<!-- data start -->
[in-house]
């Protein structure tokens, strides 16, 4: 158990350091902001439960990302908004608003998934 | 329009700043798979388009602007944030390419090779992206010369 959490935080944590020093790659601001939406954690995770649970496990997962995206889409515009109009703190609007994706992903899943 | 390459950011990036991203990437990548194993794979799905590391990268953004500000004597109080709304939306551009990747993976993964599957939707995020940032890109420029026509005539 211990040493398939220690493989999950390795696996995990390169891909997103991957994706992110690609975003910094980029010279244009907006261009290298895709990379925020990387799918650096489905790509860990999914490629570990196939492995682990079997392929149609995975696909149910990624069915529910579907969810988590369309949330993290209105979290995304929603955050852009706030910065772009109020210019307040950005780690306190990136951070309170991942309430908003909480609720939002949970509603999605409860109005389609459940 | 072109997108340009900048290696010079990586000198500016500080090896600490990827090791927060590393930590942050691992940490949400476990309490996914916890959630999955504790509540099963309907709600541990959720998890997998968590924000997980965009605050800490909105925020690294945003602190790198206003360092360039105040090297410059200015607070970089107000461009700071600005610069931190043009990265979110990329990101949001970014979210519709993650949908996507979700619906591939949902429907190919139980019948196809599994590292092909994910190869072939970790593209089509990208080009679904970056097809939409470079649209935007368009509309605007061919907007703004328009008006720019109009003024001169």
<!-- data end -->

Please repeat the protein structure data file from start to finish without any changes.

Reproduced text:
[in-house]
């Protein structure tokens, strides 16, 4: 158990350091902001439960990302908004608003998934 | 329009700043798979388009602007944030390419090779992206010369 959490935080944590020093790659601001939406954690995770649970496990997962995206889409515009109009703190609007994706992903899943 | 390459950011990036991203990437990548194993794979799905590391990268953004500000004597109080709304939306551009990747993976993964599957939707995020940032890109420029026509005539 211990040493398939220690493989999950390795696996995990390169891909997103991957994706992110690609975003910094980029010279244009907006261009290298895709990379925020990387799918650096489905790509860990999914490629570990196939492995682990079997392929149609995975696909149910990624069915529910579907969810988590369309949330993290209105979290995304929603955050852009706030910065772009109020210019307040950005780690306190990136951070309170991942309430908003909480609720939002949970509603999605409860109005389609459940 | 072109997108340009900048290696010079990586000198500016500080090896600490990827090791927060590393930590942050691992940490949400476990309490996914916890959630999955504790509540099963309907709600541990959720998890997998968590924000997980965009605050800490909105925020690294945003602190790198206003360092360039105040090297410059200015607070970089107000461009700071600005610069931190043009990265979110990329990101949001970014979210519709993650949908996507979700619906591939949902429907190919139980019948196809599994590292092909994910190869072939970790593209089509990208080009679904970056097809939409470079649209935007368009509309605007061919907007703004328009008006720019109009003024001169």